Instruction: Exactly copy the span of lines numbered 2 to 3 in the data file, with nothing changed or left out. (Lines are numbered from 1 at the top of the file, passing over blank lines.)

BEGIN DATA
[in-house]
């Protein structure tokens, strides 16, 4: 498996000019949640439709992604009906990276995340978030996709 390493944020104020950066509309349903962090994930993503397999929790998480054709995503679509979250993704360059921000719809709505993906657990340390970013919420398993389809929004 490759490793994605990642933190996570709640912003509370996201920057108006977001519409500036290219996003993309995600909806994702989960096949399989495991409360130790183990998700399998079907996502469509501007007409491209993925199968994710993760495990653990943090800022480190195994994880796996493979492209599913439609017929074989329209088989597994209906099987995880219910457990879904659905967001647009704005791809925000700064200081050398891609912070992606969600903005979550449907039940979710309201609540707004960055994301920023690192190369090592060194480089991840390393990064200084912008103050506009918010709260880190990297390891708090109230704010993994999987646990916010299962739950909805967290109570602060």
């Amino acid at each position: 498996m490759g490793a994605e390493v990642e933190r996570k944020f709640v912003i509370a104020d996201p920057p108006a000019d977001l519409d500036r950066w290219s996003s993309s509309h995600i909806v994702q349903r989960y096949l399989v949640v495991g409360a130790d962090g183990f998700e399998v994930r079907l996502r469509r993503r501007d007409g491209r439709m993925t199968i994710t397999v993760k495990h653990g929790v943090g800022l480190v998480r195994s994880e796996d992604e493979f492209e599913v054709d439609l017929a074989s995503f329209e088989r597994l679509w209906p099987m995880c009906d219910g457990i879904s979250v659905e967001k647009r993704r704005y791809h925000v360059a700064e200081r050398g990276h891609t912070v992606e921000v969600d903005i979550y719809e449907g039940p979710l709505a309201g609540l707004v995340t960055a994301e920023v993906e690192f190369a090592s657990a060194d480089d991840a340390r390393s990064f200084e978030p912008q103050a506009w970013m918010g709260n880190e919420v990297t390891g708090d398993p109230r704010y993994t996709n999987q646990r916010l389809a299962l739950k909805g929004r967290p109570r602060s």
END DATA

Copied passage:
């Protein structure tokens, strides 16, 4: 498996000019949640439709992604009906990276995340978030996709 390493944020104020950066509309349903962090994930993503397999929790998480054709995503679509979250993704360059921000719809709505993906657990340390970013919420398993389809929004 490759490793994605990642933190996570709640912003509370996201920057108006977001519409500036290219996003993309995600909806994702989960096949399989495991409360130790183990998700399998079907996502469509501007007409491209993925199968994710993760495990653990943090800022480190195994994880796996493979492209599913439609017929074989329209088989597994209906099987995880219910457990879904659905967001647009704005791809925000700064200081050398891609912070992606969600903005979550449907039940979710309201609540707004960055994301920023690192190369090592060194480089991840390393990064200084912008103050506009918010709260880190990297390891708090109230704010993994999987646990916010299962739950909805967290109570602060």
């Amino acid at each position: 498996m490759g490793a994605e390493v990642e933190r996570k944020f709640v912003i509370a104020d996201p920057p108006a000019d977001l519409d500036r950066w290219s996003s993309s509309h995600i909806v994702q349903r989960y096949l399989v949640v495991g409360a130790d962090g183990f998700e399998v994930r079907l996502r469509r993503r501007d007409g491209r439709m993925t199968i994710t397999v993760k495990h653990g929790v943090g800022l480190v998480r195994s994880e796996d992604e493979f492209e599913v054709d439609l017929a074989s995503f329209e088989r597994l679509w209906p099987m995880c009906d219910g457990i879904s979250v659905e967001k647009r993704r704005y791809h925000v360059a700064e200081r050398g990276h891609t912070v992606e921000v969600d903005i979550y719809e449907g039940p979710l709505a309201g609540l707004v995340t960055a994301e920023v993906e690192f190369a090592s657990a060194d480089d991840a340390r390393s990064f200084e978030p912008q103050a506009w970013m918010g709260n880190e919420v990297t390891g708090d398993p109230r704010y993994t996709n999987q646990r916010l389809a299962l739950k909805g929004r967290p109570r602060s």